Ethereum’s Transition to PoS Could Push PoW by the ‘Wayside’, Ethereum Co-Founder Says
Anthony Di lorio, one of Ethereum’s founders, highlighted the time and effort that the Ethereum Foundation has invested in the change.
Ethereum’s long-awaited Merge will initiate a period of many people competing to take fullest advantage of the technological change, according to Anthony Di lorio, one of Ethereum’s co-founders.
“You are going to see a lot of people coming out of the woodwork and trying to do something around this major event that is happening now in order for them to capitalize somehow and push an agenda or push a particular fork that comes out of this,” Di lorio told CoinDesk TV’s “First Mover” on Friday.
Di lorio’s comments came just days before the Ethereum blockchain’s expected migration from a proof-of-work (PoW) to a faster, more energy efficient proof-of-stake (PoS) protocol. Yet, some industry leaders believe there’s ample room for PoW.
Tron founder Justin Sun has bought millions of dollars worth of ether (ETH) ahead of the Merge and is campaigning for a hard fork of the Ethereum blockchain that would sustain PoW consensus.
Di lorio, who is now CEO and founder of Decentral and Jaxx, said proof-of-work may not have the support it needs to remain a force, considering “the amount of time and energy that’s been spent by the Ethereum [Foundation]” and the number of “major players who consider PoS a superior system.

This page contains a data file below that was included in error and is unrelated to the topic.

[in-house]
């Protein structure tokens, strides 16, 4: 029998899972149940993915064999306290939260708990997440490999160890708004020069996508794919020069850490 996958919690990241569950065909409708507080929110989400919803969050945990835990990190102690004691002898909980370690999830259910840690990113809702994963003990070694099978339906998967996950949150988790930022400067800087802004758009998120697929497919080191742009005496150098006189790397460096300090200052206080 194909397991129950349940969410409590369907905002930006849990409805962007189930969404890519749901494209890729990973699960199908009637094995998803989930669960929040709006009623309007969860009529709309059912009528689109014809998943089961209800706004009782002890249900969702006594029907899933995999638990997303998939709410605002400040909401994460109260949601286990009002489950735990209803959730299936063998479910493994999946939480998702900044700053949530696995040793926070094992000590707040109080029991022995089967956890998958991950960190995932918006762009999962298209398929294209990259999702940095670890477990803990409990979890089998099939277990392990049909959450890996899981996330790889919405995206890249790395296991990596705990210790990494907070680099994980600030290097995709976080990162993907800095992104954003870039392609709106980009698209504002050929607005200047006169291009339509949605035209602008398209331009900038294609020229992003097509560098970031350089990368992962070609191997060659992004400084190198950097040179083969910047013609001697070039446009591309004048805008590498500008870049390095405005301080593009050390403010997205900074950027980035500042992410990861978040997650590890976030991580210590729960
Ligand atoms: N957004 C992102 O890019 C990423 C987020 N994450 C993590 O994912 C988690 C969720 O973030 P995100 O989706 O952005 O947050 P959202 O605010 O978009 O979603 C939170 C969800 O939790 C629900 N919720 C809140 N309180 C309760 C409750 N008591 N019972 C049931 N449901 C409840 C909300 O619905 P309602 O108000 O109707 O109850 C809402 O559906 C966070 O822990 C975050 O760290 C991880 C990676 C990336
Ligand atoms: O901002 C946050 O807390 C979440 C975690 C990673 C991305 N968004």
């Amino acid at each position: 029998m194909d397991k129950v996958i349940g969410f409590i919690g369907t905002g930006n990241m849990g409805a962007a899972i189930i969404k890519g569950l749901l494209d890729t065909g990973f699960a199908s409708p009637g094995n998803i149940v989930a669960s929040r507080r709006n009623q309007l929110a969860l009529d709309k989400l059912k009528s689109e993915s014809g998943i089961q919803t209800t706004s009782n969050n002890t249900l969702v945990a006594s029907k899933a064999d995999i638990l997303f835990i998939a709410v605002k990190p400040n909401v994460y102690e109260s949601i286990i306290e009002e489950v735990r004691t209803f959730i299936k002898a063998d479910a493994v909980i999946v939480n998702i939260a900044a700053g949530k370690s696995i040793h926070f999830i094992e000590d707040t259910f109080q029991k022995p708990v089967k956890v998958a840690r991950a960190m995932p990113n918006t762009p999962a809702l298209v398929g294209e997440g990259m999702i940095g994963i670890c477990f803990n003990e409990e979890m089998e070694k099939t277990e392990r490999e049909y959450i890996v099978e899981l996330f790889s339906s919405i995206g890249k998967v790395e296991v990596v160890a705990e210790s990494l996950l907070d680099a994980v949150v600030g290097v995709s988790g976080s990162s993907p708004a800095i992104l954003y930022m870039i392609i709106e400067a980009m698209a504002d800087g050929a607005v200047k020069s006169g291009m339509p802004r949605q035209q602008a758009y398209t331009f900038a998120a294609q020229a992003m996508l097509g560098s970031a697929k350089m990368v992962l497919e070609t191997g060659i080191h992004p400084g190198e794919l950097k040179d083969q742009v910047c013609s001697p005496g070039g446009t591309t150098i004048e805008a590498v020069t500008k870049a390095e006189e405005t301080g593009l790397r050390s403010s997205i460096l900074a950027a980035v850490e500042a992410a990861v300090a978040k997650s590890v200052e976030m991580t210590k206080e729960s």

Di lorio added that since Ethereum’s creation, it was clear the network would one day move to a PoSprotocol.
“That was a very important thing that was discussed since the very beginning and was implemented and now, it’s being carried out,” he said.
The “difficulty bomb” developers had placed in the code was a warning sign to miners that one day the transition would happen, Di lorio said. The difficulty bomb, as explained by Ethhub, is intended to “freeze” the chain by increasing “the difficulty level of puzzles” for the proof-of-work algorithm, which would result in reduced block production times and reduced rewards for miners.
"[Proof-of-work] is going to go by the wayside, but not before people are able to capitalize on that situation,” Di lorio said.
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